Fantastic Fest: V/H/S 94 (2021)
Directed By: Simon Barrett, Chloe Okuno, Ryan Prows
Starring: Anna Hopkins, Sean Patrick Dolan, Dru Viergever, Kimmy Choi, Dax Ravina, Jennifer Reeder
Plot Summary: V/H/S/94 is the fourth installment in the hit horror anthology franchise and marks the return of the infamous found footage anthology with segments from franchise alumni Simon Barrett (Séance) and Timo Tjahjanto (May the Devil Take You Too) in addition to acclaimed directors Jennifer Reeder (Knives & Skin), Ryan Prows (Lowlife) and Chloe Okuno (Slut). In V/H/S/94, after the discovery of a mysterious VHS tape, a brutish police swat team launch a high intensity raid on a remote warehouse, only to discover a sinister cult compound whose collection of pre-recorded material uncovers a nightmarish conspiracy.
The V/H/S series has been going strong since 2012. I just got to watch and review The Found Footage Phenomena, so it seemed almost eerily fitting that the screener for the latest V/H/S 94 show up. On a personal note, I admit I was really looking forward to this film even though it’s been a while since I’ve seen a V/H/S entry. In fact, it’s been a whopping seven years since the last movie in the franchise. Fans are no doubt wondering, has it been well worth the wait? I am happy to report that yes, this was a hell of a lotta fun.
The wraparound starts things off right with a lot of atmosphere and quick pace that helped set a nice tone for the rest of the film. The first segment, entitled “The Storm Drain,” not only is a humorous and clever satire on meme culture (the amateur sketch of the rat is a nice nod to the early meme/viral news story Crichton Leprechaun), but it is a properly creepy and dread-filled outing. This segment and the last, “Terror,” really make the most of the low-fi VHS visual style. Segment two “The Empty Wake,” I have to admit, was the one I connected with the least. Simon Barrett (who is no stranger to this series and genre cinema in general) directs an eerie piece, but it felt like it didn’t go anywhere or do anything that interesting.
The third and possibly my favorite segment, “The Subject,” is a blood and oil-soaked cyberpunk nightmare that gets more and more frenzied until it feels like a meth-fueled first-person shooter. It’s not the most narratively complex, but it was never dull and was always upping the insanity. The fourth and final segment, “Terror,” is certainly the most pointed in terms of politics which may annoy you. Personally, I thought it was a nice way to add some metatext without belaboring its point. It also had some nice twists that kept it engaging. The finale of the wraparound was fun if not just a tad bit underwhelming.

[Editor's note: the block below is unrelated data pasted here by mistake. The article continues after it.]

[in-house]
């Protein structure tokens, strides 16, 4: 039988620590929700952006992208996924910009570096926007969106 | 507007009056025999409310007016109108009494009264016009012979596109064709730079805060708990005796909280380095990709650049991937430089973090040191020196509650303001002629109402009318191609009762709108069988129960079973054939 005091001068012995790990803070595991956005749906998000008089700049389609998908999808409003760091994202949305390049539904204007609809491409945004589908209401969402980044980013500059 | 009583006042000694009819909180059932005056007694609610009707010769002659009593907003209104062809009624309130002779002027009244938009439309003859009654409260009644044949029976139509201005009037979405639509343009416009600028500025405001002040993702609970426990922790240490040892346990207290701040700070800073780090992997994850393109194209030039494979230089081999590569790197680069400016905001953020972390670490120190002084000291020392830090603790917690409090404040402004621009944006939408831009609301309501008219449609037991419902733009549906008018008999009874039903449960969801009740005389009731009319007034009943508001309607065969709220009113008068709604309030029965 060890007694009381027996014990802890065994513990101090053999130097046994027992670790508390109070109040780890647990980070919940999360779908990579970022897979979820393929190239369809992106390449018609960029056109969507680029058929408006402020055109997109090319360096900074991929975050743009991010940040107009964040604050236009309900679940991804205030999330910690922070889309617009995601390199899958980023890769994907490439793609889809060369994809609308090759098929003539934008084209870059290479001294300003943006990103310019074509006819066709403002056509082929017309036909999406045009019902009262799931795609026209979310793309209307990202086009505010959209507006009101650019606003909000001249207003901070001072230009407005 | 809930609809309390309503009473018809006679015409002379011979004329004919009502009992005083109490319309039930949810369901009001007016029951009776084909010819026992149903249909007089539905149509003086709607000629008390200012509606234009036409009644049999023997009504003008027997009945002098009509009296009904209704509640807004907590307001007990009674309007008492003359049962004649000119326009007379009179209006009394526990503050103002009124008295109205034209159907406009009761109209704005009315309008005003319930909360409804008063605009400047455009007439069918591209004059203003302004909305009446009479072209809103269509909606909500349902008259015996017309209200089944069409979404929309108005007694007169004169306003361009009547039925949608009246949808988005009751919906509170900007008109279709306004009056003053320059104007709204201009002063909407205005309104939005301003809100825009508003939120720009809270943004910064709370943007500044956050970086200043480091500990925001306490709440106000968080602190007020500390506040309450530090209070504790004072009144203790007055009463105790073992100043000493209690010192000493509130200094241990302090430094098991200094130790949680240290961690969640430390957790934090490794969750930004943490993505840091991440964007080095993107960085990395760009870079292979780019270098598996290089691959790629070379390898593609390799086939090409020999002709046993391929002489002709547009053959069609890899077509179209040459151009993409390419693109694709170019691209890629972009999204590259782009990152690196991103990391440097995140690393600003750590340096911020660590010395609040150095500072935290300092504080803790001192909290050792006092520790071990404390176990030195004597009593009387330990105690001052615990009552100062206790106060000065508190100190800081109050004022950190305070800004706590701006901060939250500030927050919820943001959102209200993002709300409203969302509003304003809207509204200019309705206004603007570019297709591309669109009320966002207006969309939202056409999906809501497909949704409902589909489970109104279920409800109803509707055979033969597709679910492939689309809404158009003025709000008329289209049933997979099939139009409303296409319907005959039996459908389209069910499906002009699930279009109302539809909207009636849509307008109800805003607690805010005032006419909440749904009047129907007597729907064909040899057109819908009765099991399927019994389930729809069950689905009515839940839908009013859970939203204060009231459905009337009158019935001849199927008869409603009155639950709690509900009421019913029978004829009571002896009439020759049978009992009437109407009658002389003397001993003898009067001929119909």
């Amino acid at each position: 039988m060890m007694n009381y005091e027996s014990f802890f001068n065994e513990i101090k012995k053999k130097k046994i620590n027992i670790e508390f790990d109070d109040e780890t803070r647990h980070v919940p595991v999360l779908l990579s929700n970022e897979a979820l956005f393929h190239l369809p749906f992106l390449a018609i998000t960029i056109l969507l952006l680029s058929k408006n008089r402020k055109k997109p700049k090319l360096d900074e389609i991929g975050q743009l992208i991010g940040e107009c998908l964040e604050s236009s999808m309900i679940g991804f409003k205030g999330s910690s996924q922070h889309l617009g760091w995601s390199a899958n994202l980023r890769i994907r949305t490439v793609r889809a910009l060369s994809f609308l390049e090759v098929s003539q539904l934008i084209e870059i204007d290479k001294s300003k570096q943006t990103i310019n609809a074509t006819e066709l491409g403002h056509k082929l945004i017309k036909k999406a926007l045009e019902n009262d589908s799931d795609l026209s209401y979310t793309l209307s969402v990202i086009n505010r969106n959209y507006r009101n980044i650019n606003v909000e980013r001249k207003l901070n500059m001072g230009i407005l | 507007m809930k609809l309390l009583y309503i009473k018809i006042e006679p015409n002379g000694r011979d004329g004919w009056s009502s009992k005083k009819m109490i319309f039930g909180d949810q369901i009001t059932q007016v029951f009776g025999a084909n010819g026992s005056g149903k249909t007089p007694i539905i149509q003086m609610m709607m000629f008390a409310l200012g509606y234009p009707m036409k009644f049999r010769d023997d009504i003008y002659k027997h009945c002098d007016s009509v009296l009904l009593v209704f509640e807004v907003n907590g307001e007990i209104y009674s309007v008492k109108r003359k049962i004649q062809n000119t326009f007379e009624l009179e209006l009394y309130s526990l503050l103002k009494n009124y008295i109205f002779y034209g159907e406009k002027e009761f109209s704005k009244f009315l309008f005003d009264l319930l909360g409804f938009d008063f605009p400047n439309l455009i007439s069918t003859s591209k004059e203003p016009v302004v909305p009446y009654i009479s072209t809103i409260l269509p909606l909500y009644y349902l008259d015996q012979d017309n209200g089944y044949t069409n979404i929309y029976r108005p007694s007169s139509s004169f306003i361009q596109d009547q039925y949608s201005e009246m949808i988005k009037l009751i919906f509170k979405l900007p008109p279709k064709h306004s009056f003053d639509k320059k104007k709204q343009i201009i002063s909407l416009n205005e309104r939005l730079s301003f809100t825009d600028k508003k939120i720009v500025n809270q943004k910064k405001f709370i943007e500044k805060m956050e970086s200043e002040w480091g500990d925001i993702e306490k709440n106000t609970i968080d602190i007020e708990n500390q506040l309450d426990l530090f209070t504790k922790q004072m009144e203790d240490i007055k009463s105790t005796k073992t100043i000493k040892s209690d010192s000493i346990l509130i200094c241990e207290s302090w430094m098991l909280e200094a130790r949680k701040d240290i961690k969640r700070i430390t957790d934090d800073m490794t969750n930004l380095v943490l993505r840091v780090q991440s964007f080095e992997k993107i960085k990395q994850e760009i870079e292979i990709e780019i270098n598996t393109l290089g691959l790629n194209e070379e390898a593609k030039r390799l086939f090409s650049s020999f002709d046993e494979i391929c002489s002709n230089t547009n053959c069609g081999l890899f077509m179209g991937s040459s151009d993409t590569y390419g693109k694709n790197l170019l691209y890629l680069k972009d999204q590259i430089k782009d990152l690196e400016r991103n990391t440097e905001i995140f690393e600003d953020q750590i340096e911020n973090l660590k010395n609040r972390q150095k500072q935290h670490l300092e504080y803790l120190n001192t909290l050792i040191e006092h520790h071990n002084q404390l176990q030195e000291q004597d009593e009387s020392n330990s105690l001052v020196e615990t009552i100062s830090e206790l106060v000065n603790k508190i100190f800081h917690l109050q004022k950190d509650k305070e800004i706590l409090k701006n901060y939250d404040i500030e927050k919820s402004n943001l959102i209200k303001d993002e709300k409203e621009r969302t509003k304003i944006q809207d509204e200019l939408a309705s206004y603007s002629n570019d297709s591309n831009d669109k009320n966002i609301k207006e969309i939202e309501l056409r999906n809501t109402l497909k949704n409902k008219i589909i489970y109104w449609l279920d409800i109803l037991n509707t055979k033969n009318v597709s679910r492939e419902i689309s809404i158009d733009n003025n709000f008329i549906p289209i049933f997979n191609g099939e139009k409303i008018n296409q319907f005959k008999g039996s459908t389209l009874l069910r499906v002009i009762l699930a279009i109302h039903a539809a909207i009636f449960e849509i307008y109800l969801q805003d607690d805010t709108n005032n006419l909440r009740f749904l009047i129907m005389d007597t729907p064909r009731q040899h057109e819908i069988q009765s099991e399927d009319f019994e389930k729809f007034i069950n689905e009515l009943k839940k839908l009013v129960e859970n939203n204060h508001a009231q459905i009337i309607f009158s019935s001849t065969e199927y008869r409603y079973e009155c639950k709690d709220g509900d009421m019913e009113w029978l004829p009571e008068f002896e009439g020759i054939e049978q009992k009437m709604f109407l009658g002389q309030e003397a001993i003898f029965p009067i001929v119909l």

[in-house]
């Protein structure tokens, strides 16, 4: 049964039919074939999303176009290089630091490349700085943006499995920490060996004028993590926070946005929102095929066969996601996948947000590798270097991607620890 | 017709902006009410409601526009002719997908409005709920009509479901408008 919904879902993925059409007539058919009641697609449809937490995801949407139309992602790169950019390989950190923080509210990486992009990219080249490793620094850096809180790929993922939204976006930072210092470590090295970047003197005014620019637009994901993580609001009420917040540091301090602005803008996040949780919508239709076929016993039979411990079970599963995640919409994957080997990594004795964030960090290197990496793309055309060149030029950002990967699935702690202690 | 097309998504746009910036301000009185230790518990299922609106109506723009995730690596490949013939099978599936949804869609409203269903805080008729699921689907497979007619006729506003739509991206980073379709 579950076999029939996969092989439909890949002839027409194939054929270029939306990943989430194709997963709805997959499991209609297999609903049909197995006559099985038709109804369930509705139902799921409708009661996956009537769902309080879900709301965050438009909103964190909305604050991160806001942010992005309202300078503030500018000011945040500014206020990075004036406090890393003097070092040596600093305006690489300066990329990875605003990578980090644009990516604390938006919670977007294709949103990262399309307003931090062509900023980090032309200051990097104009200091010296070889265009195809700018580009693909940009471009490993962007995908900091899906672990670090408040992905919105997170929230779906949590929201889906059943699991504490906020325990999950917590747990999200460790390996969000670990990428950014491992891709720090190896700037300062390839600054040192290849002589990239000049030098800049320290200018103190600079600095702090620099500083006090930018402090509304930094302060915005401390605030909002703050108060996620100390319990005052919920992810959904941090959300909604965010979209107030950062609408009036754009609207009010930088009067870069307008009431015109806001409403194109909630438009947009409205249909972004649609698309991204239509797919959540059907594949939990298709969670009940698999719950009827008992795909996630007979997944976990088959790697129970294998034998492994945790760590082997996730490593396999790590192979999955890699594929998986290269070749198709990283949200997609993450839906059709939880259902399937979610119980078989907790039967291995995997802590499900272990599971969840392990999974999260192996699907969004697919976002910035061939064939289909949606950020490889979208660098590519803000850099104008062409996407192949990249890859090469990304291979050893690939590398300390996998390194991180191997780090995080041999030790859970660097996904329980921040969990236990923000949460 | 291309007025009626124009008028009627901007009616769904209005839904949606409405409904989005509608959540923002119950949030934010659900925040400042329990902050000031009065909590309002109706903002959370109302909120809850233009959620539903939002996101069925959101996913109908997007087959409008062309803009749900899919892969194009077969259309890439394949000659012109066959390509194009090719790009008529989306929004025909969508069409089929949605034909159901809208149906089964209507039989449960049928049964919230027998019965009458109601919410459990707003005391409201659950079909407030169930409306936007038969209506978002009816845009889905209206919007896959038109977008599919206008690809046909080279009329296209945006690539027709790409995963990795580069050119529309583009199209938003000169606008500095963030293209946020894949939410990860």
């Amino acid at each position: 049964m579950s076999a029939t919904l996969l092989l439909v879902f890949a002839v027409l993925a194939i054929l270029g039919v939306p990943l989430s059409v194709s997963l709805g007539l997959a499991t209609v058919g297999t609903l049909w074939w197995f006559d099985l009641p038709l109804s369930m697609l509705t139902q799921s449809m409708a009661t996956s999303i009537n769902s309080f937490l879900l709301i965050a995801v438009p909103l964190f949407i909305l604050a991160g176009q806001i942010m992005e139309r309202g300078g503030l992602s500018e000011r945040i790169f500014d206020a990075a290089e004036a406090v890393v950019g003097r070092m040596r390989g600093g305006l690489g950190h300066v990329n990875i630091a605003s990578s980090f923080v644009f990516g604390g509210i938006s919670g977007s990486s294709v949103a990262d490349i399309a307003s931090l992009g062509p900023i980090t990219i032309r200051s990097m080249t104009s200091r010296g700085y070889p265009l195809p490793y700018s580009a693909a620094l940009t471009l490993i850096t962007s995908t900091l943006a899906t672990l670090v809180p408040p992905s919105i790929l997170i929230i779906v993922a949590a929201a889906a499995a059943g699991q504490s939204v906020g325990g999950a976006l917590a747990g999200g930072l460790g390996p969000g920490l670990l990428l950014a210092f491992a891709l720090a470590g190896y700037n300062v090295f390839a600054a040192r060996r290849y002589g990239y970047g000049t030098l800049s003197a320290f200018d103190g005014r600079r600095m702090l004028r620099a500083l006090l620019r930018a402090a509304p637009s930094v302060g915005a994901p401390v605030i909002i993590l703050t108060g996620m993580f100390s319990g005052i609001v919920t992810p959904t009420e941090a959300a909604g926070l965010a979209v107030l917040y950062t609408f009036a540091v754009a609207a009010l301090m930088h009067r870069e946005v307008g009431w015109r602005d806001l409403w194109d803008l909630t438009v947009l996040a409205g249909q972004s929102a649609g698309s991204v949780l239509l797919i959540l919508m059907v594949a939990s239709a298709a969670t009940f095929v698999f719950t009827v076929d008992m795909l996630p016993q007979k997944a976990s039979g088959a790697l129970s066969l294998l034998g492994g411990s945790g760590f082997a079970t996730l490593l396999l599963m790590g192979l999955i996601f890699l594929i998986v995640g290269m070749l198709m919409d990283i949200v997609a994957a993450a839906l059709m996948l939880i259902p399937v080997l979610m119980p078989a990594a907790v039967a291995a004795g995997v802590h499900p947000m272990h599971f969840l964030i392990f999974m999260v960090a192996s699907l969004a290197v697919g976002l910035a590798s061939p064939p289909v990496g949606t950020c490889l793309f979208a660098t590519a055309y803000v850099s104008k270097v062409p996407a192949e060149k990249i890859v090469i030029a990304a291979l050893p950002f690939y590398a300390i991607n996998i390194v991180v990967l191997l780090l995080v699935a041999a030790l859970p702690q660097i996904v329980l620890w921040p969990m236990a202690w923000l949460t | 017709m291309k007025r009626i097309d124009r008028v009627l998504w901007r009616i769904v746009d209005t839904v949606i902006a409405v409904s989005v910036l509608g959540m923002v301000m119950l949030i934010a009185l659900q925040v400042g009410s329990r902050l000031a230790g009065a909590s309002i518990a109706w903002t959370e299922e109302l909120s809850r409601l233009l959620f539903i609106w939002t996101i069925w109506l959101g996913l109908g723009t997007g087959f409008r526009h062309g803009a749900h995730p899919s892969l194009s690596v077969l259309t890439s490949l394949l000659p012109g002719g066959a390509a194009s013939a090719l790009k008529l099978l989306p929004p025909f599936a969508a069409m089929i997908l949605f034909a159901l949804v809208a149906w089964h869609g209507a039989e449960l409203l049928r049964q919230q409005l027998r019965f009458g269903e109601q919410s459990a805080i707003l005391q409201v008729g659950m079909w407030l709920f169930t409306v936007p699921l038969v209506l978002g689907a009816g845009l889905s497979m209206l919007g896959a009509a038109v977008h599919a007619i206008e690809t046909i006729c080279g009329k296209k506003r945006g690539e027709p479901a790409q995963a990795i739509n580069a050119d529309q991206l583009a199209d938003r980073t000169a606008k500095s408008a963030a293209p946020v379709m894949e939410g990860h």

Like most horror anthologies, there are always a few duds in the mix. ’94 does have a few weaker segments but, honestly, nothing that I would consider truly bad. It certainly isn’t enough to break up the flow and more importantly fun of this film.
Overall, I was happy that even some of the weaker entries still were enjoyable and had a nice mix of spooky and at times ridiculous.
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Big film nerd and TCM Obsessed. Author of The Ultimate Guide to Strange Cinema from Schiffer Publishing. Resume includes: AMC’s The Bite, Scream Magazine etc. Love all kinds of movies and television and have interviewed a wide range of actors, writers, producers and directors. I currently am a regular co-host on the podcast The Humanoids from the Deep Dive and have a second book in the works from Bear Manor.